Order in the court

by Jerry Hill


Whether or not Sune Agbuke has ever sat down and actually read, "The Road Not Taken," a poem by Robert Frost, she’s certainly lived it.

"Two roads diverged in a wood, and I--I took the one less traveled by. And that has made all the difference."

The 6-foot-4 senior post chose to come to Baylor and basically sit the bench for two years behind 6-8 All-American post Brittney Griner instead of going somewhere where she could have an immediate impact.

"I knew those two years, I'd be doing a lot of sitting, a lot of learning, I'd get beat up a lot," said Agbuke, the lone senior this season on a 33-4 Baylor Lady Bear team that won its fifth consecutive Big 12 regular-season and tournament titles and advanced to the NCAA Tournament Elite Eight.

"Those of us like Niya (Johnson), Kristina (Higgins), Chardonae (Fuqua), Alexis (Prince) who came in with that 40-0 team (in 2011-12) that had accomplished so much, really what we learned was mental toughness. And you don't have to be Brittney Griner, you don't have to be Odyssey Sims, you don't have to be Brooklyn Pope. But there are ways you can be effective and ways that you can make a difference."

Last May, when Agbuke finished her undergraduate degree in philosophy, she took the road never taken and entered Baylor Law School.

"I didn't think it was (crazy) at the time," said Agbuke, who is now in her fourth quarter of her first year of Law School, "and now I'm like, 'Yeah, it's crazy.' The best way I can explain it to my teammates is that it's just like playing basketball for coach (Kim) Mulkey--it's intense and demanding, and you always have to be on your game."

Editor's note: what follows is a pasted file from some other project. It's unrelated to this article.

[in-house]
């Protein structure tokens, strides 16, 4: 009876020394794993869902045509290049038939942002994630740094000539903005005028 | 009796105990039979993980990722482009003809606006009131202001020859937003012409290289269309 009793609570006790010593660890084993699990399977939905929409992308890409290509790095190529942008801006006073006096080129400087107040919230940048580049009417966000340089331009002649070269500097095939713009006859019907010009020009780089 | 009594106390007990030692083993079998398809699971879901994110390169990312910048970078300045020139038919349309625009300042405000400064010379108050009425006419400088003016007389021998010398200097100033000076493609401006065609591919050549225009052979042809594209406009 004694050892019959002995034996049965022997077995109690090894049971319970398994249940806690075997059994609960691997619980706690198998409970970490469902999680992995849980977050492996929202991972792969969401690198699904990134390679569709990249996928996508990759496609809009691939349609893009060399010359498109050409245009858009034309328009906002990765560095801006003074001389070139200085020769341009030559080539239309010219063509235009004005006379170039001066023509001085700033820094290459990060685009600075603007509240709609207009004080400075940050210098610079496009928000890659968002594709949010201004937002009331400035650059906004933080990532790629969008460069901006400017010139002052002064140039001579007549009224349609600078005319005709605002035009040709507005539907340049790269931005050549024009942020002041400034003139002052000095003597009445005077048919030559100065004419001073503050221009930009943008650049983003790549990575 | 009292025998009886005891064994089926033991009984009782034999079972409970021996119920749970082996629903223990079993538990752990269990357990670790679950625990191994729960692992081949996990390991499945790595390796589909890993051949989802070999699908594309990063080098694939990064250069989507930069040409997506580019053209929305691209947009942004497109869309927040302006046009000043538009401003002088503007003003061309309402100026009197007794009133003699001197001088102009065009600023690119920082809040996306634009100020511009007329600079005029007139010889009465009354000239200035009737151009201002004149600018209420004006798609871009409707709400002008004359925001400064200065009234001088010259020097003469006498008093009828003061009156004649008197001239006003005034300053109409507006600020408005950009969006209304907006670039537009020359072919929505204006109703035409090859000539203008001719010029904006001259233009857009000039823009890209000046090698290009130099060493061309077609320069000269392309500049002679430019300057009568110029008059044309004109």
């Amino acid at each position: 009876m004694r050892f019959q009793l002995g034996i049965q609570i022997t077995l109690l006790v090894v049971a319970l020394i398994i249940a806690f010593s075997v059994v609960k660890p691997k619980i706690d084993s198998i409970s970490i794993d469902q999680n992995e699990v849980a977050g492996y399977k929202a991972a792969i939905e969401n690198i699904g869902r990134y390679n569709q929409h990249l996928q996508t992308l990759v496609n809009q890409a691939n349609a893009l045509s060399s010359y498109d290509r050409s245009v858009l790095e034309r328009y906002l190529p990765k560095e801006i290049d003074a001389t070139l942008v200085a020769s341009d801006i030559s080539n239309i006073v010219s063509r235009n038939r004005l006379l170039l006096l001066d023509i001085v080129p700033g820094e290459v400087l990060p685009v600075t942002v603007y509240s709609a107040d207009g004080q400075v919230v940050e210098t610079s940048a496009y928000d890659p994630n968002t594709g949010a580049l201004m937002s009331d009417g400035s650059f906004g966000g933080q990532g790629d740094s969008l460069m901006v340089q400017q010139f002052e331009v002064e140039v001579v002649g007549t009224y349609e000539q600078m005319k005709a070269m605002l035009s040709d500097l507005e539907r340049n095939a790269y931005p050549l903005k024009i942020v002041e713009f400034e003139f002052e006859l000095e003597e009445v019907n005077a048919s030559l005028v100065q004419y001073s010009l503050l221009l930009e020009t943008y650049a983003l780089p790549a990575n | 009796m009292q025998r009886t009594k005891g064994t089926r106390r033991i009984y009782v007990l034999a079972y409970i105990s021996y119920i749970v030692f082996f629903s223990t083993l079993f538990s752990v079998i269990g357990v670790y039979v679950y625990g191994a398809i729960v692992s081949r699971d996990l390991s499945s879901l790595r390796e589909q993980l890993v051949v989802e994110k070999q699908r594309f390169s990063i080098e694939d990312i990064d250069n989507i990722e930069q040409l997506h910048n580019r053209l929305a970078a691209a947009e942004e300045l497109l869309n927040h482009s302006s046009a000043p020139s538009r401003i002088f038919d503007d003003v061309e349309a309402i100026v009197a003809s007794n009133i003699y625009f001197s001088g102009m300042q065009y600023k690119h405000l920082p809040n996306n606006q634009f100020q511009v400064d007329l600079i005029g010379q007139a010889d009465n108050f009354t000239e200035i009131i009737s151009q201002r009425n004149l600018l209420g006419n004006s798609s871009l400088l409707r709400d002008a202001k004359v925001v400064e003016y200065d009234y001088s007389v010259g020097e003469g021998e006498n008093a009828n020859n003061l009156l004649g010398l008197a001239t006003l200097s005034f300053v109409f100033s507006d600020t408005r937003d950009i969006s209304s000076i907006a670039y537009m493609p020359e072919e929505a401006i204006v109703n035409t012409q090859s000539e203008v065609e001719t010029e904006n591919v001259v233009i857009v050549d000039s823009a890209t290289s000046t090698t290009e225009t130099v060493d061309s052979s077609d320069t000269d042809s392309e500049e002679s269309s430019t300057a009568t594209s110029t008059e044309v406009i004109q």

Before Agbuke entered Law School, though, Mulkey gave her the chance to give up basketball and focus on her studies, "because I know how hard it is to be in Law School and try to make the grades and do all that."

"I didn't want her coming to me and saying, 'I've got this mass group meeting for Law School and I have to miss practice or be late,' You can't run a program like that," Mulkey added. "So, I gave her the option to just step away. And she didn't want to do it."

Mulkey is thanking her lucky stars that Agbuke didn't walk away from it. Despite a slow start because of a knee injury, she averaged 6.1 rebounds and a career-high 6.5 points per game and ranked fourth in the Big 12 with 78 blocks.


Saving her best for last, Agbuke registered her first two double-doubles of the season and ninth of her career at the Oklahoma City Regional. She had a career-high 23 points and added 12 rebounds in an 81-66 win over Iowa and followed that up with 12 points and 10 boards in the 77-68 loss to Notre Dame in the final.

"You want seniors to go out on a high," Mulkey said. "Obviously, losing is not a high. But if you look at the big picture and what the kid did for her team...Sune Agbuke had a great deal to do with the kind of year we had. She was on the floor. She was a defensive stopper. She altered shots, she helped on dribble penetration. She just had a great senior year."

Fighting back tears during the press conference following her final game, Agbuke said, "There's just not another group of girls that I'd want to go to war with."

The San Antonio, Texas, native was named to the Big 12 All-Defensive team and a Senior CLASS Award second-team All-American for her achievements in the areas of community, classroom, character and competition.